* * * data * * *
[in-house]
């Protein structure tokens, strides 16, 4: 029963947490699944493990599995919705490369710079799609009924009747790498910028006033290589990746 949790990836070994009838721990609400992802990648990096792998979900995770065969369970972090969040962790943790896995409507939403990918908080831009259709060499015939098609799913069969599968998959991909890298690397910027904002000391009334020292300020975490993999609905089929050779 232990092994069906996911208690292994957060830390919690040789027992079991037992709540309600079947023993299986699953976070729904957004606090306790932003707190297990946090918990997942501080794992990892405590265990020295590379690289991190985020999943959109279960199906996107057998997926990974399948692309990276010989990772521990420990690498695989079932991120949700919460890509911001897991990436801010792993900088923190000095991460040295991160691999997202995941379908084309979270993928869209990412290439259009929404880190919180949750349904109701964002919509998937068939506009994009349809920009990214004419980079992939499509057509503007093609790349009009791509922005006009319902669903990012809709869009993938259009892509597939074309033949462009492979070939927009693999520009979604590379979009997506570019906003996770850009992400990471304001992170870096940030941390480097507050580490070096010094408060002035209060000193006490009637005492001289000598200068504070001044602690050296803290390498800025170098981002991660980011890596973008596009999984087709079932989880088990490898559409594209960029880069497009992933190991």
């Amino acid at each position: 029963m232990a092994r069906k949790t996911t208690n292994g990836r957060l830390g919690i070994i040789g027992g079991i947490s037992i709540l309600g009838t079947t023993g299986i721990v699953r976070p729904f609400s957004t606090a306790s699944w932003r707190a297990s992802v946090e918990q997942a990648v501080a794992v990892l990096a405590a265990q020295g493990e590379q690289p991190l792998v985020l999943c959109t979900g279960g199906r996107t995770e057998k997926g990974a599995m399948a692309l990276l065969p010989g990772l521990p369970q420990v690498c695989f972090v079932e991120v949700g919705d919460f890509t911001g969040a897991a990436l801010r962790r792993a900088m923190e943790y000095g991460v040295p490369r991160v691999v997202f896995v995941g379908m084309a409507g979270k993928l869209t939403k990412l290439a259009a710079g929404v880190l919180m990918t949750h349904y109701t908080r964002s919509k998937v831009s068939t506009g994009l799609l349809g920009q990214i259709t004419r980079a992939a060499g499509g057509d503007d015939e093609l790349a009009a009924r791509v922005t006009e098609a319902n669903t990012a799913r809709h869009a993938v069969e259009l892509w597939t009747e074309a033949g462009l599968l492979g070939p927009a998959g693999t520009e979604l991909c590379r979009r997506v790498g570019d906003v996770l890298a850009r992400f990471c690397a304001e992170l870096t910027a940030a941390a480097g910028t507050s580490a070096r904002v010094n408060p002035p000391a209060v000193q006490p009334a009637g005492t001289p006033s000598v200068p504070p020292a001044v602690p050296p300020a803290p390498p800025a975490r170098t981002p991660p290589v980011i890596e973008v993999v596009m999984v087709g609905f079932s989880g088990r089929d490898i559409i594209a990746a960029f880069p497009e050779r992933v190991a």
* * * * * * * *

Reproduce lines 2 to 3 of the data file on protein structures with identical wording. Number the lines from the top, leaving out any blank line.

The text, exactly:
């Protein structure tokens, strides 16, 4: 029963947490699944493990599995919705490369710079799609009924009747790498910028006033290589990746 949790990836070994009838721990609400992802990648990096792998979900995770065969369970972090969040962790943790896995409507939403990918908080831009259709060499015939098609799913069969599968998959991909890298690397910027904002000391009334020292300020975490993999609905089929050779 232990092994069906996911208690292994957060830390919690040789027992079991037992709540309600079947023993299986699953976070729904957004606090306790932003707190297990946090918990997942501080794992990892405590265990020295590379690289991190985020999943959109279960199906996107057998997926990974399948692309990276010989990772521990420990690498695989079932991120949700919460890509911001897991990436801010792993900088923190000095991460040295991160691999997202995941379908084309979270993928869209990412290439259009929404880190919180949750349904109701964002919509998937068939506009994009349809920009990214004419980079992939499509057509503007093609790349009009791509922005006009319902669903990012809709869009993938259009892509597939074309033949462009492979070939927009693999520009979604590379979009997506570019906003996770850009992400990471304001992170870096940030941390480097507050580490070096010094408060002035209060000193006490009637005492001289000598200068504070001044602690050296803290390498800025170098981002991660980011890596973008596009999984087709079932989880088990490898559409594209960029880069497009992933190991």
């Amino acid at each position: 029963m232990a092994r069906k949790t996911t208690n292994g990836r957060l830390g919690i070994i040789g027992g079991i947490s037992i709540l309600g009838t079947t023993g299986i721990v699953r976070p729904f609400s957004t606090a306790s699944w932003r707190a297990s992802v946090e918990q997942a990648v501080a794992v990892l990096a405590a265990q020295g493990e590379q690289p991190l792998v985020l999943c959109t979900g279960g199906r996107t995770e057998k997926g990974a599995m399948a692309l990276l065969p010989g990772l521990p369970q420990v690498c695989f972090v079932e991120v949700g919705d919460f890509t911001g969040a897991a990436l801010r962790r792993a900088m923190e943790y000095g991460v040295p490369r991160v691999v997202f896995v995941g379908m084309a409507g979270k993928l869209t939403k990412l290439a259009a710079g929404v880190l919180m990918t949750h349904y109701t908080r964002s919509k998937v831009s068939t506009g994009l799609l349809g920009q990214i259709t004419r980079a992939a060499g499509g057509d503007d015939e093609l790349a009009a009924r791509v922005t006009e098609a319902n669903t990012a799913r809709h869009a993938v069969e259009l892509w597939t009747e074309a033949g462009l599968l492979g070939p927009a998959g693999t520009e979604l991909c590379r979009r997506v790498g570019d906003v996770l890298a850009r992400f990471c690397a304001e992170l870096t910027a940030a941390a480097g910028t507050s580490a070096r904002v010094n408060p002035p000391a209060v000193q006490p009334a009637g005492t001289p006033s000598v200068p504070p020292a001044v602690p050296p300020a803290p390498p800025a975490r170098t981002p991660p290589v980011i890596e973008v993999v596009m999984v087709g609905f079932s989880g088990r089929d490898i559409i594209a990746a960029f880069p497009e050779r992933v190991a």